For years, the New York Police Department illegally maintained a database containing the fingerprints of thousands of children charged as juvenile delinquents–in direct violation of state law mandating that police destroy these records after turning them over to the state’s Division of Criminal Justice Services. When lawyers representing some of those youths discovered the violation, the police department dragged its feet, at first denying but eventually admitting that it was retaining prints it was supposed to have destroyed. Since 2015, attorneys with the Legal Aid Society, which represents the majority of youths charged in New York City family courts, had been locked in a battle with the police department over retention of the fingerprint records of children under the age of 16. The NYPD did not answer questions from The Intercept about its handling of the records, but according to Legal Aid, the police department confirmed to the organization last week that the database had been destroyed. To date, the department has made no public admission of wrongdoing, nor has it notified the thousands of people it impacted, although it has changed its fingerprint retention practices following Legal Aid’s probing. “The NYPD can confirm that the department destroys juvenile delinquent fingerprints after the prints have been transmitted to DCJS,” a police spokesperson wrote in a statement to The Intercept.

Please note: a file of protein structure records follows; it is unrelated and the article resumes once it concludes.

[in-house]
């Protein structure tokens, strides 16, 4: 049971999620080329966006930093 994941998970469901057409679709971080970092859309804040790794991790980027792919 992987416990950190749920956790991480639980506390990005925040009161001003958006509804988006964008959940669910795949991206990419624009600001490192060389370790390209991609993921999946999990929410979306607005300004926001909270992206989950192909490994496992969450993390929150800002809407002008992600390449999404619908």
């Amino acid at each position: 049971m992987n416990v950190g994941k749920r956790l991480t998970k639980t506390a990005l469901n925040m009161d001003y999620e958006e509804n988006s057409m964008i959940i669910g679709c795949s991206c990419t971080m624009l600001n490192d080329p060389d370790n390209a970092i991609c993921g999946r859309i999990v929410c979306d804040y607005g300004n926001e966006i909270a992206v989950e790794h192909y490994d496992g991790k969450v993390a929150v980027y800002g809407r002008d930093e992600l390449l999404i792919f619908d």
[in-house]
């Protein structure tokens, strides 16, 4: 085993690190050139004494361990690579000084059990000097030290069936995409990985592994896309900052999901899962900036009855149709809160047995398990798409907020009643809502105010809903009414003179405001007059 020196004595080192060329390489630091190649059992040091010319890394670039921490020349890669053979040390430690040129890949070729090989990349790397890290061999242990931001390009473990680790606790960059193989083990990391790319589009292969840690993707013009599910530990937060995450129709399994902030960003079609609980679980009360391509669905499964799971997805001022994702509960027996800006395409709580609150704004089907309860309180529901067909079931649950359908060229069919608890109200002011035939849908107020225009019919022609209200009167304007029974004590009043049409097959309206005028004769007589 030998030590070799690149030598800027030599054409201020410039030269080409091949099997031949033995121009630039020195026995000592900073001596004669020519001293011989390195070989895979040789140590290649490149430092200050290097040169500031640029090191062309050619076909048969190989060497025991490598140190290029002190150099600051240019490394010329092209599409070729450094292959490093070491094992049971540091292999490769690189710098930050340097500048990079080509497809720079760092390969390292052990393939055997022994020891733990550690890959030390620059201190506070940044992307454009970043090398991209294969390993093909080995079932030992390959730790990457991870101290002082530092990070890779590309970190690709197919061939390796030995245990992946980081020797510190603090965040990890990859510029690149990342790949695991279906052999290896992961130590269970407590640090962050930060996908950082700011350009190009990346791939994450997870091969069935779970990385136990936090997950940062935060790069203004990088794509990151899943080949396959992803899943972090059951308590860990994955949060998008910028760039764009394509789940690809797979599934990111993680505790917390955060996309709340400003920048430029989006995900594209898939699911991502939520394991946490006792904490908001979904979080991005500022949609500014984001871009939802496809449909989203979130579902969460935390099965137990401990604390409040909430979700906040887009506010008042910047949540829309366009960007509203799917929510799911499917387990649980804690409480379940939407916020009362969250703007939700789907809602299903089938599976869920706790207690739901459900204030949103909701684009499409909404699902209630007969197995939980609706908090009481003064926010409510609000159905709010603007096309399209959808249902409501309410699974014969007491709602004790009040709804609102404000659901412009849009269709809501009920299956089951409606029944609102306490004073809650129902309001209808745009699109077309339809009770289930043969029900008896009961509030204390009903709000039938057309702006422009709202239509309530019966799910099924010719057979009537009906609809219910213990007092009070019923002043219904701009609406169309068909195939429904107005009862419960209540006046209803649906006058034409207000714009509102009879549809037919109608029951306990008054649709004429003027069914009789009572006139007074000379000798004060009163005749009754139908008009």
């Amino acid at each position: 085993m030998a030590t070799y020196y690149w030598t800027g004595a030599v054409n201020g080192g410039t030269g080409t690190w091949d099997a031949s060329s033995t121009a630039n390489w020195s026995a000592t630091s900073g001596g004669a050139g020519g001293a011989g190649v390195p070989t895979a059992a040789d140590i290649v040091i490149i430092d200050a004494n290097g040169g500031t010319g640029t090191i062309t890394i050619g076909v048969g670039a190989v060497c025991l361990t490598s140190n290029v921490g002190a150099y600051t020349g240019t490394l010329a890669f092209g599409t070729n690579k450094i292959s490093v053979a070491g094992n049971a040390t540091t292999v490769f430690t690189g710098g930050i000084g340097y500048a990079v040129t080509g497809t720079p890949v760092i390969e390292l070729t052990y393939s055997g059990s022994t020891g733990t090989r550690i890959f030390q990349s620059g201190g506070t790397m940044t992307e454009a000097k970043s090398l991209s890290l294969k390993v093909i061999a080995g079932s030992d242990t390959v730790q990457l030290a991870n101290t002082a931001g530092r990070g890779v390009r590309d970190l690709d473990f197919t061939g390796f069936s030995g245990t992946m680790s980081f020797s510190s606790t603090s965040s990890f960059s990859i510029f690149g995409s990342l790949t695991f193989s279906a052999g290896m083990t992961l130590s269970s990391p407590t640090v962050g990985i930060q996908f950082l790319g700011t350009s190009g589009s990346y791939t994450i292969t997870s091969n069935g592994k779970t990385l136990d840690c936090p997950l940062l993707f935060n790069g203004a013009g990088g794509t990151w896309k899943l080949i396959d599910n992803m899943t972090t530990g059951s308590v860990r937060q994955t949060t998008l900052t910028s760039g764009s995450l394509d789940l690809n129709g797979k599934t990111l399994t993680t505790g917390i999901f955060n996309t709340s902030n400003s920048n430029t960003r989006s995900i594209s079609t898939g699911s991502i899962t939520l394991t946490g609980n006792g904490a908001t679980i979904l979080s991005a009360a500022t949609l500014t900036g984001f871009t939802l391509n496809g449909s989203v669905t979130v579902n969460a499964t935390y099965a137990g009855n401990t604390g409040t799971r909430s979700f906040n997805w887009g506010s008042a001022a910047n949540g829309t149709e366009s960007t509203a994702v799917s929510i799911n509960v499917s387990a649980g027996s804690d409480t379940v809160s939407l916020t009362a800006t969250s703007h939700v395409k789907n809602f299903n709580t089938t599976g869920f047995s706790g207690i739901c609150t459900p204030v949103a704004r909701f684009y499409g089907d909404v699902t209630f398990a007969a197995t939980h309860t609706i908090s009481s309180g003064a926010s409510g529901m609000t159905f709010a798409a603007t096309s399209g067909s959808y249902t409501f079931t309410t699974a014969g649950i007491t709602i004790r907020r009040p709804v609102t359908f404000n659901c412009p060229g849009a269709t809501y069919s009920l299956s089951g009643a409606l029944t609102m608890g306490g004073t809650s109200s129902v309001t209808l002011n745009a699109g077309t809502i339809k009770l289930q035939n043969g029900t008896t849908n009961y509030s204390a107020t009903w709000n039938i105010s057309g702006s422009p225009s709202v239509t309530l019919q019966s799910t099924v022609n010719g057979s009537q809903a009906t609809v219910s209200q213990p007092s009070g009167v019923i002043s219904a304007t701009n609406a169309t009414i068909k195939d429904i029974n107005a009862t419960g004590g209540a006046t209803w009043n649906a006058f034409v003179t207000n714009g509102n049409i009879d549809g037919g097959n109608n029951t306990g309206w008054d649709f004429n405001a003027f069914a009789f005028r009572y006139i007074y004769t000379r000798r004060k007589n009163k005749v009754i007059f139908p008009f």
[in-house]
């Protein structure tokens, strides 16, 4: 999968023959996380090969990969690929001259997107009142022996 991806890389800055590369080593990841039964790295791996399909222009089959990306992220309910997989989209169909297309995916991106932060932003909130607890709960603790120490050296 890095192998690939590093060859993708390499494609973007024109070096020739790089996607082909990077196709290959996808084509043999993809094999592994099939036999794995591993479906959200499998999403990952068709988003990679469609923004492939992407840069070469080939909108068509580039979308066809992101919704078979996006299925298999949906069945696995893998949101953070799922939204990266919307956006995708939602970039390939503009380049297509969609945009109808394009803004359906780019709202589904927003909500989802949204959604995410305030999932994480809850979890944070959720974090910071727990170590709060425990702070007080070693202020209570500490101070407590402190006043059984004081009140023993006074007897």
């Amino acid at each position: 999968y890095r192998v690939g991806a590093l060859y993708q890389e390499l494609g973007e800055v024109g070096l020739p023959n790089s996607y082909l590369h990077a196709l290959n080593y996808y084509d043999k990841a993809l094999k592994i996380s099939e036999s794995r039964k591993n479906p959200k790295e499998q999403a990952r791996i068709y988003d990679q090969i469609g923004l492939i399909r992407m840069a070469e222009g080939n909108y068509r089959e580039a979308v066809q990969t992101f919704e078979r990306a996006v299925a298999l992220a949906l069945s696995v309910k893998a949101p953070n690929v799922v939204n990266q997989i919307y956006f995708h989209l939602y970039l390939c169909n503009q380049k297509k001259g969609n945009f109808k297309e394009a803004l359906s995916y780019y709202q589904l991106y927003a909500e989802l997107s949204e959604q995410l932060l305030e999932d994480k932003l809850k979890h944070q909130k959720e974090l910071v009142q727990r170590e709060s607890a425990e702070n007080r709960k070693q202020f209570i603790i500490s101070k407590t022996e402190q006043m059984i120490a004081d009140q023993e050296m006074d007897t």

Still, the way the department handled the process–resisting transparency and stalling even after being threatened with legal action–raises concerns about how police handle a growing number of databases of personal information, including DNA and data obtained through facial recognition technology. As The Intercept has reported extensively, the NYPD also maintains a secretive and controversial “gang database,” which labels thousands of unsuspecting New Yorkers–almost all black or Latino youth–as “gang members” based on a set of broad and arbitrary criteria. The fact that police were able to violate the law around juvenile fingerprints for years without consequence underscores the need for greater transparency and accountability, which critics say can only come from independent oversight of the department.
It’s unclear how long the NYPD was illegally retaining these fingerprints, but the report says the state has been using the Automated Fingerprint Identification System since 1989, “and laws protecting juvenile delinquent records have been in place since at least 1977.” Legal Aid lawyers estimate that tens of thousands of juveniles could have had their fingerprints illegally retained by police.